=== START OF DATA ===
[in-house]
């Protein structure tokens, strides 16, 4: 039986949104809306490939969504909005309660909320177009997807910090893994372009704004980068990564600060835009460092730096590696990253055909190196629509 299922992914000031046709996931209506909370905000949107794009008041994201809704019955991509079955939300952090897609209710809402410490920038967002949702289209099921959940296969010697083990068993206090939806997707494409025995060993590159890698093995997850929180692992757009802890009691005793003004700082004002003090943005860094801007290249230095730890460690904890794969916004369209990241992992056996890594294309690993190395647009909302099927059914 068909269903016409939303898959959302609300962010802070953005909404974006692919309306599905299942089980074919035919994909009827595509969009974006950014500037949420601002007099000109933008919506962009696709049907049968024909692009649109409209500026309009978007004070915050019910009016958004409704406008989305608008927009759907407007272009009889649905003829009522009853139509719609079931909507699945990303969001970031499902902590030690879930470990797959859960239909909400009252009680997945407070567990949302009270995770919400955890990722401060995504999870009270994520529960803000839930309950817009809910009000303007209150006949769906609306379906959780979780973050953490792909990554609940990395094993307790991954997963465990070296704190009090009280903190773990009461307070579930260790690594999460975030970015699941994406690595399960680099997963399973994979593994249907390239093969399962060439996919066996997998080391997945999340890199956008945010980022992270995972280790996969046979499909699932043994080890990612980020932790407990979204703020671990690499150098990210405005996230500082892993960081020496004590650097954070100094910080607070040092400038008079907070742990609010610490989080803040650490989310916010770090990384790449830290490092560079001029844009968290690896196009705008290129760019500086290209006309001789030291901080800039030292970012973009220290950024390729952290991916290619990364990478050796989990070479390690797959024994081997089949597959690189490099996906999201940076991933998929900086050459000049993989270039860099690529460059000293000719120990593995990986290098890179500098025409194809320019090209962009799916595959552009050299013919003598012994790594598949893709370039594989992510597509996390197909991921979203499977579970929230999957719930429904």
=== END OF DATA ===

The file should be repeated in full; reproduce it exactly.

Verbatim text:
[in-house]
């Protein structure tokens, strides 16, 4: 039986949104809306490939969504909005309660909320177009997807910090893994372009704004980068990564600060835009460092730096590696990253055909190196629509 299922992914000031046709996931209506909370905000949107794009008041994201809704019955991509079955939300952090897609209710809402410490920038967002949702289209099921959940296969010697083990068993206090939806997707494409025995060993590159890698093995997850929180692992757009802890009691005793003004700082004002003090943005860094801007290249230095730890460690904890794969916004369209990241992992056996890594294309690993190395647009909302099927059914 068909269903016409939303898959959302609300962010802070953005909404974006692919309306599905299942089980074919035919994909009827595509969009974006950014500037949420601002007099000109933008919506962009696709049907049968024909692009649109409209500026309009978007004070915050019910009016958004409704406008989305608008927009759907407007272009009889649905003829009522009853139509719609079931909507699945990303969001970031499902902590030690879930470990797959859960239909909400009252009680997945407070567990949302009270995770919400955890990722401060995504999870009270994520529960803000839930309950817009809910009000303007209150006949769906609306379906959780979780973050953490792909990554609940990395094993307790991954997963465990070296704190009090009280903190773990009461307070579930260790690594999460975030970015699941994406690595399960680099997963399973994979593994249907390239093969399962060439996919066996997998080391997945999340890199956008945010980022992270995972280790996969046979499909699932043994080890990612980020932790407990979204703020671990690499150098990210405005996230500082892993960081020496004590650097954070100094910080607070040092400038008079907070742990609010610490989080803040650490989310916010770090990384790449830290490092560079001029844009968290690896196009705008290129760019500086290209006309001789030291901080800039030292970012973009220290950024390729952290991916290619990364990478050796989990070479390690797959024994081997089949597959690189490099996906999201940076991933998929900086050459000049993989270039860099690529460059000293000719120990593995990986290098890179500098025409194809320019090209962009799916595959552009050299013919003598012994790594598949893709370039594989992510597509996390197909991921979203499977579970929230999957719930429904």